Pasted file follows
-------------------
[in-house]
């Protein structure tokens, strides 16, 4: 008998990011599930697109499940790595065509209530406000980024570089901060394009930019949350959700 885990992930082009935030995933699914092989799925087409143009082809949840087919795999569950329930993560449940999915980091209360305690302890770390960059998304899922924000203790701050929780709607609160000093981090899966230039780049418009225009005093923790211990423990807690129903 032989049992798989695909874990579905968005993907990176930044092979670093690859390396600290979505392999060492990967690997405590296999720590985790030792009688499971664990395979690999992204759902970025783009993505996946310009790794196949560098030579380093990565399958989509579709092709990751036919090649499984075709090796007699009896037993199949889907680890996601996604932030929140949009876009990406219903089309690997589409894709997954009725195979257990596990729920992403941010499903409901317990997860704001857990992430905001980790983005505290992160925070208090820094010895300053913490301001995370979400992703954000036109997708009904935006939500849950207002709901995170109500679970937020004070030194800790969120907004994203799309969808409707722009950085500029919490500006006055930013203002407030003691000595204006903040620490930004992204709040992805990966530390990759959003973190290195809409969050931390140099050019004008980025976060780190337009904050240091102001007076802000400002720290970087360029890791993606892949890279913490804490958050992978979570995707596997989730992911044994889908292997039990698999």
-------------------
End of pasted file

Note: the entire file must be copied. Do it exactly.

[in-house]
């Protein structure tokens, strides 16, 4: 008998990011599930697109499940790595065509209530406000980024570089901060394009930019949350959700 885990992930082009935030995933699914092989799925087409143009082809949840087919795999569950329930993560449940999915980091209360305690302890770390960059998304899922924000203790701050929780709607609160000093981090899966230039780049418009225009005093923790211990423990807690129903 032989049992798989695909874990579905968005993907990176930044092979670093690859390396600290979505392999060492990967690997405590296999720590985790030792009688499971664990395979690999992204759902970025783009993505996946310009790794196949560098030579380093990565399958989509579709092709990751036919090649499984075709090796007699009896037993199949889907680890996601996604932030929140949009876009990406219903089309690997589409894709997954009725195979257990596990729920992403941010499903409901317990997860704001857990992430905001980790983005505290992160925070208090820094010895300053913490301001995370979400992703954000036109997708009904935006939500849950207002709901995170109500679970937020004070030194800790969120907004994203799309969808409707722009950085500029919490500006006055930013203002407030003691000595204006903040620490930004992204709040992805990966530390990759959003973190290195809409969050931390140099050019004008980025976060780190337009904050240091102001007076802000400002720290970087360029890791993606892949890279913490804490958050992978979570995707596997989730992911044994889908292997039990698999």